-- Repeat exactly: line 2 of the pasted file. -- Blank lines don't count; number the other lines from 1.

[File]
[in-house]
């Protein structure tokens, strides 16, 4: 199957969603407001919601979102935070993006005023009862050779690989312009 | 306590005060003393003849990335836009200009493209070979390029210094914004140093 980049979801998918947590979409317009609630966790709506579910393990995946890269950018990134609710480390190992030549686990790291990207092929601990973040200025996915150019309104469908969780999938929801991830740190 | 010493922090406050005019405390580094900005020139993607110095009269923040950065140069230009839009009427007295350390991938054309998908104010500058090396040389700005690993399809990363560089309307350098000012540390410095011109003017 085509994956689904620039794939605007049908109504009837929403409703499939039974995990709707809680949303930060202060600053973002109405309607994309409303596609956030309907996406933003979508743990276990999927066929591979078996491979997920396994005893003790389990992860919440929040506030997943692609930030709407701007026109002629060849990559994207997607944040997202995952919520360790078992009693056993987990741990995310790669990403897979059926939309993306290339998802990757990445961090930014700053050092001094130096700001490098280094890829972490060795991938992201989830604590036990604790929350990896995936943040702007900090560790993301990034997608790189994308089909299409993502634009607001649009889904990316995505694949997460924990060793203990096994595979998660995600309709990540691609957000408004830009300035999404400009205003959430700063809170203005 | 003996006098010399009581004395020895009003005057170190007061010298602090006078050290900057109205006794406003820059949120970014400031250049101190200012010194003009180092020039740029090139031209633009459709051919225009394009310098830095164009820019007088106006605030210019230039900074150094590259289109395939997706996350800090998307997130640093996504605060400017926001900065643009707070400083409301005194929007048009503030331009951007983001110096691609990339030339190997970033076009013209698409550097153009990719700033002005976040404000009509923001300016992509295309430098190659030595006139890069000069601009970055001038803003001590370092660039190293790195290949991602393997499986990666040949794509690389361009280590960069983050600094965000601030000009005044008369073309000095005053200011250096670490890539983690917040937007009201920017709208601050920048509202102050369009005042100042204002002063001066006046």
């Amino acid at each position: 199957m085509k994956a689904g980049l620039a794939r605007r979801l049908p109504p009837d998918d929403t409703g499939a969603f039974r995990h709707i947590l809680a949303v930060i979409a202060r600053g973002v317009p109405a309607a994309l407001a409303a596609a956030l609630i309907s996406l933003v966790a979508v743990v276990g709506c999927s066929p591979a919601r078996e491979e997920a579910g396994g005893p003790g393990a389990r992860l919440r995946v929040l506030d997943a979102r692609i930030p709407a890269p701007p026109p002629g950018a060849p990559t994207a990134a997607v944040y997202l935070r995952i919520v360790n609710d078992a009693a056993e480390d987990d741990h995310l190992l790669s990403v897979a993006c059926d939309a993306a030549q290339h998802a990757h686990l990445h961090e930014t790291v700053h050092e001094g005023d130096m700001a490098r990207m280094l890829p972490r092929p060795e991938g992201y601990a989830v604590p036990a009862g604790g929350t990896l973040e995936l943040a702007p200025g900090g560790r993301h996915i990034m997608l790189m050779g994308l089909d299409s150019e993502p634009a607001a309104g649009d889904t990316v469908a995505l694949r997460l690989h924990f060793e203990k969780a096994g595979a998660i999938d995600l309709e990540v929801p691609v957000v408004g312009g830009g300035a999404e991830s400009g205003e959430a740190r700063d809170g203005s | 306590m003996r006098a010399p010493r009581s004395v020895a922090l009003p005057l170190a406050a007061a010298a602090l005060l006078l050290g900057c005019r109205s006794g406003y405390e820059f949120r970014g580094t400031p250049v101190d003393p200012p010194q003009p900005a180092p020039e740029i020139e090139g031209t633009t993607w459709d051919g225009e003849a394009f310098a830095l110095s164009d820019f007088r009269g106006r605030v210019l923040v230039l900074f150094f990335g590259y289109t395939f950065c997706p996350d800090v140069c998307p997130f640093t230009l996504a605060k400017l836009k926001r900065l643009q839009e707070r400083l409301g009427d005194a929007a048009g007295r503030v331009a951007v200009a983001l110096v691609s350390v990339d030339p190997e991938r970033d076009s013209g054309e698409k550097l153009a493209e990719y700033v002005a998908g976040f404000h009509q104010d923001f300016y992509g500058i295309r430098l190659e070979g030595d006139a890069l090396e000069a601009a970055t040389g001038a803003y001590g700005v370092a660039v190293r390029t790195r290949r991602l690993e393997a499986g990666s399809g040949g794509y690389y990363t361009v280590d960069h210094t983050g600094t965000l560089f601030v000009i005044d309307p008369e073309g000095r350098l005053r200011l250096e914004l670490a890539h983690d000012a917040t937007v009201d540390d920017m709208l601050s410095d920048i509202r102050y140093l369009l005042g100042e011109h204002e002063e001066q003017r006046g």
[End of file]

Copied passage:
């Protein structure tokens, strides 16, 4: 199957969603407001919601979102935070993006005023009862050779690989312009 | 306590005060003393003849990335836009200009493209070979390029210094914004140093 980049979801998918947590979409317009609630966790709506579910393990995946890269950018990134609710480390190992030549686990790291990207092929601990973040200025996915150019309104469908969780999938929801991830740190 | 010493922090406050005019405390580094900005020139993607110095009269923040950065140069230009839009009427007295350390991938054309998908104010500058090396040389700005690993399809990363560089309307350098000012540390410095011109003017 085509994956689904620039794939605007049908109504009837929403409703499939039974995990709707809680949303930060202060600053973002109405309607994309409303596609956030309907996406933003979508743990276990999927066929591979078996491979997920396994005893003790389990992860919440929040506030997943692609930030709407701007026109002629060849990559994207997607944040997202995952919520360790078992009693056993987990741990995310790669990403897979059926939309993306290339998802990757990445961090930014700053050092001094130096700001490098280094890829972490060795991938992201989830604590036990604790929350990896995936943040702007900090560790993301990034997608790189994308089909299409993502634009607001649009889904990316995505694949997460924990060793203990096994595979998660995600309709990540691609957000408004830009300035999404400009205003959430700063809170203005 | 003996006098010399009581004395020895009003005057170190007061010298602090006078050290900057109205006794406003820059949120970014400031250049101190200012010194003009180092020039740029090139031209633009459709051919225009394009310098830095164009820019007088106006605030210019230039900074150094590259289109395939997706996350800090998307997130640093996504605060400017926001900065643009707070400083409301005194929007048009503030331009951007983001110096691609990339030339190997970033076009013209698409550097153009990719700033002005976040404000009509923001300016992509295309430098190659030595006139890069000069601009970055001038803003001590370092660039190293790195290949991602393997499986990666040949794509690389361009280590960069983050600094965000601030000009005044008369073309000095005053200011250096670490890539983690917040937007009201920017709208601050920048509202102050369009005042100042204002002063001066006046």